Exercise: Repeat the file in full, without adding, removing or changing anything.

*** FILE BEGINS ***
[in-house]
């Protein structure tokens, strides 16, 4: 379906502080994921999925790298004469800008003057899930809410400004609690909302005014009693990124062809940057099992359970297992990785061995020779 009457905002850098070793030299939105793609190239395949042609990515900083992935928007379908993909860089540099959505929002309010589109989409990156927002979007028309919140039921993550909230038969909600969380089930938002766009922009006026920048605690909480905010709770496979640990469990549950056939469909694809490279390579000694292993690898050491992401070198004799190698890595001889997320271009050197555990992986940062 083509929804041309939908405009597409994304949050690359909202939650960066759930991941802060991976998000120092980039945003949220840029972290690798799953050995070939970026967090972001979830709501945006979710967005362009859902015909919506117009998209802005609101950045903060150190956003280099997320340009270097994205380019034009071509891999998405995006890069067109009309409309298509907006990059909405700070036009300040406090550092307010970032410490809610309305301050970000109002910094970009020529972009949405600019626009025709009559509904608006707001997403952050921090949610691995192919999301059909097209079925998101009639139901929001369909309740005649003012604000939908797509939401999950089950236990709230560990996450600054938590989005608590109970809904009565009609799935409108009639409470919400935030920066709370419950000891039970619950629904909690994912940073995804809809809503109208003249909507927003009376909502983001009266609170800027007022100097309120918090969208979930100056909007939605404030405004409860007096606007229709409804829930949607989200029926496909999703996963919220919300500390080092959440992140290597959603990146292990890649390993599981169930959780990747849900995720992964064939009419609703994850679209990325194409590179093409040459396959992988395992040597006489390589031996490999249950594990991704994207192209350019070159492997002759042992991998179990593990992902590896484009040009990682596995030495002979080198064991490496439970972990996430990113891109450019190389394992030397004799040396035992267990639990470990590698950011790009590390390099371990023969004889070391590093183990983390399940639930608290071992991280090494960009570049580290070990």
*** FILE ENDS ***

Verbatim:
[in-house]
């Protein structure tokens, strides 16, 4: 379906502080994921999925790298004469800008003057899930809410400004609690909302005014009693990124062809940057099992359970297992990785061995020779 009457905002850098070793030299939105793609190239395949042609990515900083992935928007379908993909860089540099959505929002309010589109989409990156927002979007028309919140039921993550909230038969909600969380089930938002766009922009006026920048605690909480905010709770496979640990469990549950056939469909694809490279390579000694292993690898050491992401070198004799190698890595001889997320271009050197555990992986940062 083509929804041309939908405009597409994304949050690359909202939650960066759930991941802060991976998000120092980039945003949220840029972290690798799953050995070939970026967090972001979830709501945006979710967005362009859902015909919506117009998209802005609101950045903060150190956003280099997320340009270097994205380019034009071509891999998405995006890069067109009309409309298509907006990059909405700070036009300040406090550092307010970032410490809610309305301050970000109002910094970009020529972009949405600019626009025709009559509904608006707001997403952050921090949610691995192919999301059909097209079925998101009639139901929001369909309740005649003012604000939908797509939401999950089950236990709230560990996450600054938590989005608590109970809904009565009609799935409108009639409470919400935030920066709370419950000891039970619950629904909690994912940073995804809809809503109208003249909507927003009376909502983001009266609170800027007022100097309120918090969208979930100056909007939605404030405004409860007096606007229709409804829930949607989200029926496909999703996963919220919300500390080092959440992140290597959603990146292990890649390993599981169930959780990747849900995720992964064939009419609703994850679209990325194409590179093409040459396959992988395992040597006489390589031996490999249950594990991704994207192209350019070159492997002759042992991998179990593990992902590896484009040009990682596995030495002979080198064991490496439970972990996430990113891109450019190389394992030397004799040396035992267990639990470990590698950011790009590390390099371990023969004889070391590093183990983390399940639930608290071992991280090494960009570049580290070990």